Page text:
Sometimes, being a responsible human being is largely a matter of accepting the relatively mundane, boring, or just plain unpleasant.
Life is inherently difficult, and leading a responsible, principle-driven life is even more difficult. Some seem to approach the challenge of responsible living with a remarkable willingness to assume its burdens. Others balk at this, simply doing what pleases them and allowing others to bear the burden of responsibilities — making messes and leaving it to conscientious others to clean things up. Some of these folks simply don’t pay attention to duty; they have no sense of obligation. Others do recognize their duties but refuse outright to do their part to make society work. So what makes some people amenable to shouldering responsibilities and others so unwilling? I think the answer lies primarily with character, but perhaps part of the answer also has to do with our hedonistic culture — a culture that fosters character dysfunction.
We live in a time of plenty and convenience, where we can generally have whatever we want, whenever we want it. We also live in an age where many feel entitled to gratify themselves in any way they see fit and whenever they see fit. And advancements in science and technology have made it so there’s little need to suffer. If we have a headache, we can simply take a pill and it’s all gone. If we’re hungry, we can pull up to a drive-up window and satisfy our appetite within minutes. With all our conveniences, many of us see little benefit to bearing pain of any sort. Given the fact that hedonism (i.e., pursuing pleasure rabidly and for its own sake) is also such a significant part of the general culture, many among us wonder why life shouldn’t afford us a perpetual good time.
I’ve written before about hedonistic thinking and its role in the difficulty disturbed characters have with accepting the responsibilities of life. (See “Hedonistic Thinking”.) They think life “owes” them a good time. They believe it’s a sign of weakness or personal failure if they’re not fully enjoying themselves. The way they see it, only the foolish bother to care so much, and they’re averse to taking on anything that’s not purely and immediately self-serving and gratifying.
All of us like to feel good. But being a responsible human being is largely a matter of accepting the relatively mundane, boring, or just plain unpleasant sometimes. Only masochists love to suffer, but the conscientious among us will endure pain for the greater good. They’re amenable to what we call labors of love. By contrast, those among us who lack empathy and conscientiousness rarely find the motivation to suffer in that manner. Such a willingness can only arise out of empathy, care, and concern, which is why a person’s relative incapacity to genuinely love is always reflected in their shirking of responsibility.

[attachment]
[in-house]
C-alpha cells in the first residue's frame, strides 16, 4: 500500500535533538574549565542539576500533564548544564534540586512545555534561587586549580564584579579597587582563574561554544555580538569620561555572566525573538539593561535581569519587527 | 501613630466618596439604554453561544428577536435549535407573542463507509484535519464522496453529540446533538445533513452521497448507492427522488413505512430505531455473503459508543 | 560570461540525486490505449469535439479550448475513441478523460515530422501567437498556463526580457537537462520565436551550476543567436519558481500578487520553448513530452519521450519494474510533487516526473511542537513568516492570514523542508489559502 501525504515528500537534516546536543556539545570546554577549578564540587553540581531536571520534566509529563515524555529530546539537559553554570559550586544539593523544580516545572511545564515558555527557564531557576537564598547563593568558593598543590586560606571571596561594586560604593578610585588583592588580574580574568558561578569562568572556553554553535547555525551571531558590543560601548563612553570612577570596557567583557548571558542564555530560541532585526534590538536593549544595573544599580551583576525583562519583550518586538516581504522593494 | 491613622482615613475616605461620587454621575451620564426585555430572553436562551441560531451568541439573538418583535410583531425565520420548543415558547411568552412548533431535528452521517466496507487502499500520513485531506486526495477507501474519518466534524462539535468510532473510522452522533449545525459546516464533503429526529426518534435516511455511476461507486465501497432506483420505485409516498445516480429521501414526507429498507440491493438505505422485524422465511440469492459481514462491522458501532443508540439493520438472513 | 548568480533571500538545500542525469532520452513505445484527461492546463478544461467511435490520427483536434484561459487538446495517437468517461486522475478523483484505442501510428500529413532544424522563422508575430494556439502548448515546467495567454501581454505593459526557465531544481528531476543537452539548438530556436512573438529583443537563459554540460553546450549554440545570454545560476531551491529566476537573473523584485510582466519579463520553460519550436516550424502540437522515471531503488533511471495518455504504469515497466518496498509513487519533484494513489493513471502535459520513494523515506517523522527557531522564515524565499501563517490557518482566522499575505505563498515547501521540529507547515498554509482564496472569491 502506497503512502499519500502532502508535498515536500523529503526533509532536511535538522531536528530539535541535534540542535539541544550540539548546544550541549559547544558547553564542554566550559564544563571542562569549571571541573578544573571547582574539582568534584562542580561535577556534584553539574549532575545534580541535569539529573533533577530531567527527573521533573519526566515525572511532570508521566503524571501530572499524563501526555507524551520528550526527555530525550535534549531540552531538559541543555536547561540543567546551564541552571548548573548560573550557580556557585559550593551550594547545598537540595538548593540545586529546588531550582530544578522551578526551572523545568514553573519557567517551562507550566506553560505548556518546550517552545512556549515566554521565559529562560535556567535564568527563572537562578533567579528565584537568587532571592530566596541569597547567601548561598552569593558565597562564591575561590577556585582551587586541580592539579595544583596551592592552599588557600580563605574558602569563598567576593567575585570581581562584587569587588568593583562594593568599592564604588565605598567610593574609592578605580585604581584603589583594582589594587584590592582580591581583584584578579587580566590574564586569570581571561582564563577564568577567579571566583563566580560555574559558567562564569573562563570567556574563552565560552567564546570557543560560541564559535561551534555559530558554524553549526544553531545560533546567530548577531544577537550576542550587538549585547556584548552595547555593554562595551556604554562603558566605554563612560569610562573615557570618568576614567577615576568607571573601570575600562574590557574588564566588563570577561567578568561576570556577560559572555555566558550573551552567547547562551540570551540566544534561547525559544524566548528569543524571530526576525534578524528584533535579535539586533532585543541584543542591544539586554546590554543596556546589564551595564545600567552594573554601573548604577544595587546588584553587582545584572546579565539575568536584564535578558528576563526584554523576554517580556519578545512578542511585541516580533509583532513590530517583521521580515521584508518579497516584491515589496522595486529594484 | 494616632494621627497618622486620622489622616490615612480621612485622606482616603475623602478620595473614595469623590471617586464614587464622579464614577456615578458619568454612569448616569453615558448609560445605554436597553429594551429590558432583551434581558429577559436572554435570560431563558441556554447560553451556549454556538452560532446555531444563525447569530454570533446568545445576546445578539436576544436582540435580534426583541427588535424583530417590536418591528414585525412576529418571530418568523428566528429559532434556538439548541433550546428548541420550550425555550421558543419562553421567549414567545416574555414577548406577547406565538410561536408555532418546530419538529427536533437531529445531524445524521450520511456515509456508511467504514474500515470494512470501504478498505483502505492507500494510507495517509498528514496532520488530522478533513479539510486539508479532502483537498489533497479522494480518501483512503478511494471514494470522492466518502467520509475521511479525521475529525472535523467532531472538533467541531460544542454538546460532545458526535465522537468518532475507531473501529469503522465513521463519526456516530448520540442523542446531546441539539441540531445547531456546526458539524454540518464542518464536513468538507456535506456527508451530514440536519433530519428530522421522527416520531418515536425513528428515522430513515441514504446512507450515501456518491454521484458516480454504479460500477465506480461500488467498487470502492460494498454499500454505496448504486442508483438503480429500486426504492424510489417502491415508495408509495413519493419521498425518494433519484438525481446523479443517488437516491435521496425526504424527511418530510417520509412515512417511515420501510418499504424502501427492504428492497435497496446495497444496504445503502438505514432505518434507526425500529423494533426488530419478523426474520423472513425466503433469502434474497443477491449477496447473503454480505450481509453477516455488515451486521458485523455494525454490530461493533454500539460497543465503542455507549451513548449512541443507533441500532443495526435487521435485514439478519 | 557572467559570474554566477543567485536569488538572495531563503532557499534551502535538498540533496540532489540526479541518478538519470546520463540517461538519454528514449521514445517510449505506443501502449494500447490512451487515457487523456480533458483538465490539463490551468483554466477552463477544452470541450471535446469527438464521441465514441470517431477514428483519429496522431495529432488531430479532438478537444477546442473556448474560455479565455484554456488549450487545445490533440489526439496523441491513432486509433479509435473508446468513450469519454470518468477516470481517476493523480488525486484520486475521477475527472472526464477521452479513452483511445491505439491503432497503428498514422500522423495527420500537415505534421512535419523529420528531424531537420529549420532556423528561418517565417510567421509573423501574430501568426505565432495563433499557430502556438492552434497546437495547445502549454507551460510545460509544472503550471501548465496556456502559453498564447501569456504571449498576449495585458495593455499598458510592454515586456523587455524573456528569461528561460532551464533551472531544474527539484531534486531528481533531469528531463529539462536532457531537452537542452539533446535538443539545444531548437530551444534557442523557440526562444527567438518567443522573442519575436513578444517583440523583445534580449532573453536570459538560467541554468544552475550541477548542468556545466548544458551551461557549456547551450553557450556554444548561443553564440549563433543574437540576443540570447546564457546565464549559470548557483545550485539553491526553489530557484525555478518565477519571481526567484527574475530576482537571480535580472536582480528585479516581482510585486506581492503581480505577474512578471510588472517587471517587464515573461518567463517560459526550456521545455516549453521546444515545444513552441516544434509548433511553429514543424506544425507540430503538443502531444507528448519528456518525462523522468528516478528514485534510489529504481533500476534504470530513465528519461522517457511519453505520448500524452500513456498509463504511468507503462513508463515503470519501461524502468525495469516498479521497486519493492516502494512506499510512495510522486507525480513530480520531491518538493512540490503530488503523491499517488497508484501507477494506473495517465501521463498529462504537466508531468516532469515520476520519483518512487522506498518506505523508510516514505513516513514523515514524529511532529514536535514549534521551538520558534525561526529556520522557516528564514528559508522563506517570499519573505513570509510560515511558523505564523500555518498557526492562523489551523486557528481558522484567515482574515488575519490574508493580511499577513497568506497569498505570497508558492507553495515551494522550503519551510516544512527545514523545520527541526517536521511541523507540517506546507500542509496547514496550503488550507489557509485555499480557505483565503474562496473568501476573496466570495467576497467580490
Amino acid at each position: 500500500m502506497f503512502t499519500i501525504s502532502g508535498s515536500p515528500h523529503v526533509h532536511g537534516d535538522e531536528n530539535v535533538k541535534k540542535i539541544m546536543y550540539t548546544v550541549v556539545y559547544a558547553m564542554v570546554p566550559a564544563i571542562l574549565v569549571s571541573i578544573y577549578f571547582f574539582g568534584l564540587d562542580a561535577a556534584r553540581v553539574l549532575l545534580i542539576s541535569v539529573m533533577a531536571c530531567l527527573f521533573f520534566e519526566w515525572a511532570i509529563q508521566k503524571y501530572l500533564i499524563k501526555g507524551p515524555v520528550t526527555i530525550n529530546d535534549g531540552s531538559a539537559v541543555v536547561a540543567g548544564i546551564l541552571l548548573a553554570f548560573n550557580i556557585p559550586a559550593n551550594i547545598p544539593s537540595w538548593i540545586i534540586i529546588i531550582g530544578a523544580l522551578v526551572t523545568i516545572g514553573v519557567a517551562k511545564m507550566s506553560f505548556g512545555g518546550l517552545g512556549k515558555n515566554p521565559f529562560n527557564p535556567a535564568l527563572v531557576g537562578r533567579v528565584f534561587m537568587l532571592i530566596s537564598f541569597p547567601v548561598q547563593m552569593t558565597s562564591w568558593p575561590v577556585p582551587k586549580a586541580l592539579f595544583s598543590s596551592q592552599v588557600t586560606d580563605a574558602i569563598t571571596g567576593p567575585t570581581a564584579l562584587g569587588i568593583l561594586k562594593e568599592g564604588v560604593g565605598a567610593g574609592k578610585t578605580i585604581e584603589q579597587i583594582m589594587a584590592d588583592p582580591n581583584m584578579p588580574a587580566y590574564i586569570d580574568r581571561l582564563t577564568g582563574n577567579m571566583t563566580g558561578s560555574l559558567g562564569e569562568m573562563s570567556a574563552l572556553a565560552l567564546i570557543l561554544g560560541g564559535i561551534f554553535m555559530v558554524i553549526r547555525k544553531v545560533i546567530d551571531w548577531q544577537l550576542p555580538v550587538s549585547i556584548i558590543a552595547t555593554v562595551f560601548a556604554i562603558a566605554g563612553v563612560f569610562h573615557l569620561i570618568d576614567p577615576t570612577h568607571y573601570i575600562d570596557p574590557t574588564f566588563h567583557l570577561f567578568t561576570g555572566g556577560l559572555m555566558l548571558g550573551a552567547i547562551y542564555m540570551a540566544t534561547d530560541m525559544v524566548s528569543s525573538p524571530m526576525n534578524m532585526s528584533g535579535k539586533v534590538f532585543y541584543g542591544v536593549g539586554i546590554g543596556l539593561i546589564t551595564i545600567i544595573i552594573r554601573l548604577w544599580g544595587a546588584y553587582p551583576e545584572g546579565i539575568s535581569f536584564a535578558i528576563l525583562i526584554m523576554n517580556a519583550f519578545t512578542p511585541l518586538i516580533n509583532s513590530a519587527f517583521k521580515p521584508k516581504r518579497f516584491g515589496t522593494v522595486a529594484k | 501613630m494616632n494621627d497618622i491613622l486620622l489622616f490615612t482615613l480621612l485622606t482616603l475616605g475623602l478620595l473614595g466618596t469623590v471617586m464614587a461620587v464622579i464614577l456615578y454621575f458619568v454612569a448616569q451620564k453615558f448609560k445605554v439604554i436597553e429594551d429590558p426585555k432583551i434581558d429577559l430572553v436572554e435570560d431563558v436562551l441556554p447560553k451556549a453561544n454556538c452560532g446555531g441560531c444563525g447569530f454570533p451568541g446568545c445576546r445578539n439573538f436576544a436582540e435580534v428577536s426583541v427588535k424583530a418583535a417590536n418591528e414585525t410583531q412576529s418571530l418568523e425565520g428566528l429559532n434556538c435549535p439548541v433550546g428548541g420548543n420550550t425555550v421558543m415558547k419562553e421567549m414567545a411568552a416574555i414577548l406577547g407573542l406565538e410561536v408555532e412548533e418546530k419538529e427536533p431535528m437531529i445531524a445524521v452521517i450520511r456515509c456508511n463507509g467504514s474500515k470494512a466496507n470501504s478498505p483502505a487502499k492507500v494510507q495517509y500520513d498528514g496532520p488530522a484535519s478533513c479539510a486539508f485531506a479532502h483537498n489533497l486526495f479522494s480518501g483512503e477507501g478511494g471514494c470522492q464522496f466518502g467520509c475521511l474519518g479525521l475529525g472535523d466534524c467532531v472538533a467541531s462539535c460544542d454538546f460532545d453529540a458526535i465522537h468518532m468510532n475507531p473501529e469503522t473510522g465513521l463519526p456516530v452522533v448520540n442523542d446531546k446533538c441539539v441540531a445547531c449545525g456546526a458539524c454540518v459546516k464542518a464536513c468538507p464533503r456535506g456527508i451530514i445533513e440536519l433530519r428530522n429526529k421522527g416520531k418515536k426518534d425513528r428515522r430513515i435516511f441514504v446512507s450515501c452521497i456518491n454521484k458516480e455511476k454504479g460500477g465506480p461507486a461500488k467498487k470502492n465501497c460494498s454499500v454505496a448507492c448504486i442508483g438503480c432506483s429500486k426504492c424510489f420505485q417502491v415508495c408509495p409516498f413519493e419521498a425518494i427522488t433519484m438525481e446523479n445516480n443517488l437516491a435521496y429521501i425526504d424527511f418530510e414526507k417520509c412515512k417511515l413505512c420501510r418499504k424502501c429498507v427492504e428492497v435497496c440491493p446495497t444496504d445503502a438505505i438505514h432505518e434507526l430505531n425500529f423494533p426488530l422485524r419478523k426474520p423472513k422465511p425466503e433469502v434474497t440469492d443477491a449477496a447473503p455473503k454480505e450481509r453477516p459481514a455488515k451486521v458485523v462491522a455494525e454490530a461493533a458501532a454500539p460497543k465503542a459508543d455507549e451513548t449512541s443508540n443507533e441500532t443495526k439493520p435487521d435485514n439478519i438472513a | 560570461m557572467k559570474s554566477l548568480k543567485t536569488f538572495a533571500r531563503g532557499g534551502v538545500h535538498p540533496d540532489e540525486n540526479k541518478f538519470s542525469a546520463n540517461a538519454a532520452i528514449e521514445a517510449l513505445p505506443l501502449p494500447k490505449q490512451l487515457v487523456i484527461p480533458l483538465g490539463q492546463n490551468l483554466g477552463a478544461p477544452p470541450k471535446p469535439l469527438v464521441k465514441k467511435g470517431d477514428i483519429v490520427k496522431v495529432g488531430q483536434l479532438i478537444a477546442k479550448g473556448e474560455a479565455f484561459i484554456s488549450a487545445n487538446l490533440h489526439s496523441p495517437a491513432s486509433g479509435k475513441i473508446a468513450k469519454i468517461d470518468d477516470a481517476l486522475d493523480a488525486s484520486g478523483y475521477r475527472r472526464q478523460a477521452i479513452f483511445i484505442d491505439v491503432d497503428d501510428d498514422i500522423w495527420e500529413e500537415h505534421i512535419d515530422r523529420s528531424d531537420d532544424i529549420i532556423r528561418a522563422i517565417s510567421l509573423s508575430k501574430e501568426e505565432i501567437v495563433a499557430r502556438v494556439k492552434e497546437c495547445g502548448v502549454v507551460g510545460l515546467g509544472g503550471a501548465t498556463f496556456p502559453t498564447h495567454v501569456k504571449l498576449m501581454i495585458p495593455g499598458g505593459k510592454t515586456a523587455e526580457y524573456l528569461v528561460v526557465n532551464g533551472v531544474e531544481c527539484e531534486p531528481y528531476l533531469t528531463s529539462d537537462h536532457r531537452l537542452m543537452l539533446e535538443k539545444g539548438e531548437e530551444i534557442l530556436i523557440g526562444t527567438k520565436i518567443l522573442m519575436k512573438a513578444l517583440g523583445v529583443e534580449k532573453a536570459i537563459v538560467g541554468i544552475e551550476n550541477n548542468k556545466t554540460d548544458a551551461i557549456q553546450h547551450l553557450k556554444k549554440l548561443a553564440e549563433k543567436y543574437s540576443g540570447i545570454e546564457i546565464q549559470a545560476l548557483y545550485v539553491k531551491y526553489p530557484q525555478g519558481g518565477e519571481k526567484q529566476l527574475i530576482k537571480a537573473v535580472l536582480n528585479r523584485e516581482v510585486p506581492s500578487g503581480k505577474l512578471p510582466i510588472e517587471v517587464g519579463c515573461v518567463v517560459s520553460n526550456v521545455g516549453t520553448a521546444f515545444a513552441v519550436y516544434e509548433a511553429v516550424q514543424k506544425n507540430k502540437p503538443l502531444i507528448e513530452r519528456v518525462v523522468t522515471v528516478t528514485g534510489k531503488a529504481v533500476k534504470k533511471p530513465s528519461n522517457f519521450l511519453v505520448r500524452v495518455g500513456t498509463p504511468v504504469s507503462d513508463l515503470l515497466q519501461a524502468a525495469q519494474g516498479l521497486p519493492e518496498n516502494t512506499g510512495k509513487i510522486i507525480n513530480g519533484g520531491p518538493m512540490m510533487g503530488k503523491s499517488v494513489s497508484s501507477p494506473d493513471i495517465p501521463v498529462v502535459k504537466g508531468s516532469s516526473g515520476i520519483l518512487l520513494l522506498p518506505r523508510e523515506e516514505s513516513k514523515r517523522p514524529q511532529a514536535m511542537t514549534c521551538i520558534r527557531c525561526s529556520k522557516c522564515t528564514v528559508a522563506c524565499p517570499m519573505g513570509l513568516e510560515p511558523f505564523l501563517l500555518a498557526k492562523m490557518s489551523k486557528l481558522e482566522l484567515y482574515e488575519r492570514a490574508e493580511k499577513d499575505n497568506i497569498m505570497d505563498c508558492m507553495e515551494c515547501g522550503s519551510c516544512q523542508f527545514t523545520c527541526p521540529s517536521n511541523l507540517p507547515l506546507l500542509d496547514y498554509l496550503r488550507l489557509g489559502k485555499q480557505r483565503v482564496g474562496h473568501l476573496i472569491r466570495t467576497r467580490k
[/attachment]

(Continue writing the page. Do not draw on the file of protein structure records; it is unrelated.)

In all four of my books, I talk about the socialization process and what’s been lacking in that process for many decades now. I speak to the essential lessons that simply must be learned, mastered, and embraced if a person is to become truly responsible — including the “10 commandments” of character development that I discuss in my series on developing character. I’ve long wanted to publish a more substantial work on this subject, and my co-author Dr. Kathy Armistead and I are now putting the finishing touches on what will be my fifth book, tentatively titled “The Ten Commandments of Character: How to Lead a Significant Life.”
Having specialized for many years in the treatment of individuals with significant disturbances of character, I’ve spent a lot of time helping clients cultivate what I call the “will to bear discomfort.” With practice, one can learn to tolerate the mundane, boring, or painful. One can learn how sometimes forsaking immediate gratification and bearing with a little discomfort can pay off in the long run, not only for oneself but also for loved ones. Of course, even beginning this process with troubled characters means confronting an awful lot of hedonistic thinking and taking into account all the many destructive messages which modern culture repeatedly sends to us that promote such thinking. But I’ve found it a great pleasure in itself to help reinforce a person’s willingness to even entertain the idea of bearing the uncomfortable for a good cause. It’s perhaps some of the most important work I do, because I know that before someone can part company with self-indulgent, hedonistic ways, they have to cultivate tolerance for the distasteful. I also know that when they’ve finally made peace with the necessary discomforts of life, they’re well on their way to leading a more responsible life. The age may tell us there’s no point in living if we’re not having a good time all the time. But if they allow it, life can teach even the most troubled characters how the willingness to forego instant gratification and bear with some unpleasantness can lead to great joy.
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